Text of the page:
© Alexis Berg
Lining up for the 42km BUFF Epic Trail skyrace in July, 24-year-old Swede, Johanna Åström, was a total newcomer. Despite having no skyrunning experience, she pulled off an incredible second-place finish, which she topped a month later by crushing the course record at Tromsø skyrace – arguably the most technical skyrace of the 2019 Migu Run Skyrunner World Series Calendar.
Johanna, who is also part of the Swedish Ski Mountaineering team and has won winter races such as the Romsdal Rando, climbed her way up to 3rd place in the Skyrunner World Series rankings and was in contention for the Series title in Limone last weekend until a hip injury she picked up whilst roller skiing forced her to pull out. In this interview, Johanna chats about her background, her newfound love of skyrunning and what her typical race season training looked like.
Tell us about your childhood. You were pretty outdoorsy weren’t you?
I grew up on a farm in a small village outside Sundsvall, Sweden. As children we were very much outdoors and played. I helped milk the cows, built huts in the woods and played outside with my friends. In my spare time I trained cross country skiing, orienteering and football. Not at any high level, mostly for fun. My family and I was also very much in our cabin in the Swedish mountains. There we went skiing, hiking and picking berries.
You now live in Åndalsnes, Norway after moving there to train. Have you seen a difference in your performance since living in the mountains?
I moved to Norway to gain access to the excellent training opportunities available here for mountain running and skiing. The terrain is very technical in Åndalsnes. I notice that I have become better at handling technical parts, because I spend a lot of time among rocks and difficult terrain when I train. I’ve also become better at running very steep up and down.
You’re roommates with fellow skyrunner, Ida Nilsson, and live in the same area as Emelie Forsberg. Do you guys train together?
Yes, sometimes we train together! It is fun and educational to train with those who are more experienced.
Until this year, you’d never competed in skyrunning. What made you give it a go?
I’ve always liked running in nature. When I was 19 I moved to Swedish mountains where I lived for four years. There I discovered the joy of running in the mountains. I ran my first mountain race in Norway in the summer of 2016. After that I have run some mountain races in Norway and Sweden. This summer I thought it would be fun to run some bigger races. I thought the Skyrunning series seemed very exciting. It is cool to compete in such a fantastic environment!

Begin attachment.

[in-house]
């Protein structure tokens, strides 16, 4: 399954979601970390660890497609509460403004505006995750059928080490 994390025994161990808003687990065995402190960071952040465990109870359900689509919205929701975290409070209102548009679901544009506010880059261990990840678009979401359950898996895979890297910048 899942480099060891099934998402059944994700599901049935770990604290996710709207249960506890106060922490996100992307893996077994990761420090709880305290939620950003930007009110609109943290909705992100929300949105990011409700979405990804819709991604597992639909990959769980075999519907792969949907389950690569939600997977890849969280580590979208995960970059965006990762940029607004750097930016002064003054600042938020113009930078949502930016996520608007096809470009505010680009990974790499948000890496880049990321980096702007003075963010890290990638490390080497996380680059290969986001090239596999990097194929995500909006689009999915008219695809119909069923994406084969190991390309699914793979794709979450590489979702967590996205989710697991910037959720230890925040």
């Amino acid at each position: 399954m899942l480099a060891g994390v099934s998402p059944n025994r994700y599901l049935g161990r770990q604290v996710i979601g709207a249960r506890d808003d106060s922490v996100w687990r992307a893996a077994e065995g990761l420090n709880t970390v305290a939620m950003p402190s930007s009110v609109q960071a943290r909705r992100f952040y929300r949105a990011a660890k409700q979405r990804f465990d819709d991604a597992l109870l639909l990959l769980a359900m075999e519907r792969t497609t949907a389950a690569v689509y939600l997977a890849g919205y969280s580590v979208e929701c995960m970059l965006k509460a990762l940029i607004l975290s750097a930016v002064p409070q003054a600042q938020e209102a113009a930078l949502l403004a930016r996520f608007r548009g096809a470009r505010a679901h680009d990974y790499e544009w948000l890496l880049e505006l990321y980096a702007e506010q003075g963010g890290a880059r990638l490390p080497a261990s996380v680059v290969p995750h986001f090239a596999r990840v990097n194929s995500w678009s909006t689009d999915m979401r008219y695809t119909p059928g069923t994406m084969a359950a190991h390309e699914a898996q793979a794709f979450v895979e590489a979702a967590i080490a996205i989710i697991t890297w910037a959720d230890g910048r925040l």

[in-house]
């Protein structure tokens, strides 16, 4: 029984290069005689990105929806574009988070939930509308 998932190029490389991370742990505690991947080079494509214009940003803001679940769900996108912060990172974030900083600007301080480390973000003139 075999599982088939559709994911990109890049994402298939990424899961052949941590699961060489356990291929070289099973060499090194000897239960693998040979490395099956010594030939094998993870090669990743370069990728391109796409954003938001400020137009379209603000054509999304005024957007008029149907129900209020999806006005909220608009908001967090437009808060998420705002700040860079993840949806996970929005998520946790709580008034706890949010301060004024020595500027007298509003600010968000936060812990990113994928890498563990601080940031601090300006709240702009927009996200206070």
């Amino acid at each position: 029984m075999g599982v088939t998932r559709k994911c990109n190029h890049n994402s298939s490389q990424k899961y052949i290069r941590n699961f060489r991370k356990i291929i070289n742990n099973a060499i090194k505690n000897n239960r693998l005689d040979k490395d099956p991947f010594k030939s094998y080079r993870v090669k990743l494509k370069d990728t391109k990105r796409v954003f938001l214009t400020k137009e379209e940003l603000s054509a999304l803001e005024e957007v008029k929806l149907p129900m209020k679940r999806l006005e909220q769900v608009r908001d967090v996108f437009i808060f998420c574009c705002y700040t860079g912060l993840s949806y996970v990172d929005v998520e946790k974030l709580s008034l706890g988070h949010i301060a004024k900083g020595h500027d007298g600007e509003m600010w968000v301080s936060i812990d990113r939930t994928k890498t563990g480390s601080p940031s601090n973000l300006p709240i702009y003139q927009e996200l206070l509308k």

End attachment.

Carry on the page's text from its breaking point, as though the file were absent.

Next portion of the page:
You set an amazing course record at Tromsø Skyrace (57km, 4700m+) this year. How did you find it? And had Emelie given you any pointers?
I had heard about the race before and thought it seemed like a fun race to run. I think it was fun to run a race in Norway, because this is where I live and I like the terrain here. Emelie had told me that the race was very technical, so I practiced a lot on steep terrain before the race.
Tell us about your training. Is most of your running on the mountain trails?
In the summer I mostly run in the mountains. I also train a lot of roller skiing and strength training. I rarely run flat, but sometimes I run intervals on a treadmill.
I vary a lot between long-distance training, intervals and shorter recovery sessions. Since I live in Åndalsnes, where there are very high mountains, the runner rounds often contain a lot of elevation. I really like the easy and long workouts in the mountains. I also enjoy running hard intervals uphill.
Tell me about the roller skiing you do in training?
I like to go roller skiing as an alternative workout to running. I get to work with my whole body and it’s gentler than running. I get good strength and balance in the body by roller skiing.
What does a typical week of training look like during race season?
A typical week looks like this:
Monday: Easy mountain running, 3.5 hours
Tuesday: Morning – roller skiing, 2 hours. Afternoon – strength, 1 hour
Wednesday:Morning – 10 x 2 minutes uphill intervals, 1 hour. Afternoon – easy mountain running, 1 hour
Thursday: Morning – roller skiing, 2 hours. Afternoon – easy mountain running, 1 hour
Friday: Rest day
Saturday: Morning – 6 x 6 minutes uphill intervals, 1 hour. Afternoon – roller skiing, 2 hours
Sunday: Morning – easy mountain running, 3 hours. Afternoon – strength, 1 hour
You’re a successful skimo athlete. Does this mean you don’t get an ‘off-season’ as such?
The ‘off-season’ is not very long when you do two sports. After my last race I will be sure to take a few days off and have some weeks where I just train what I feel like. I think it’s fun to have two seasons. Mountain running and ski mountaineering are quite similar sports. Both sports benefit from each other. The training you do on skis during the winter, lays a good foundation for the summer.
How will your training change once the winter season begins?
During the winter I vary between ski mountaineering, cross-country skiing, running and strength training. I do both longer workouts and harder intervals. I don’t run very much during the winter, maybe once or twice a week. I also try to train a lot of strength in the winter.
I am very interested how the body is structured and I like to read about training. “Olympiatoppen” is a good Norwegian website, where you can read about everything from endurance training to strength, psychology, nutrition and much more!
Will you be back on the skyrunning circuit next year?
Yes, I will! Really looking forward the next season.
Are you sponsored by anyone right now?
I have some sponsors that I work with. It means a lot to have people around you who believe in you! Right now I am sponsored by Dynafit, Suunto Sweden, KLEEN Sports Nutrition, Fjällnäs and Julbo.
You can follow Johanna via her social media: www.instagram.com/johannaaastrom.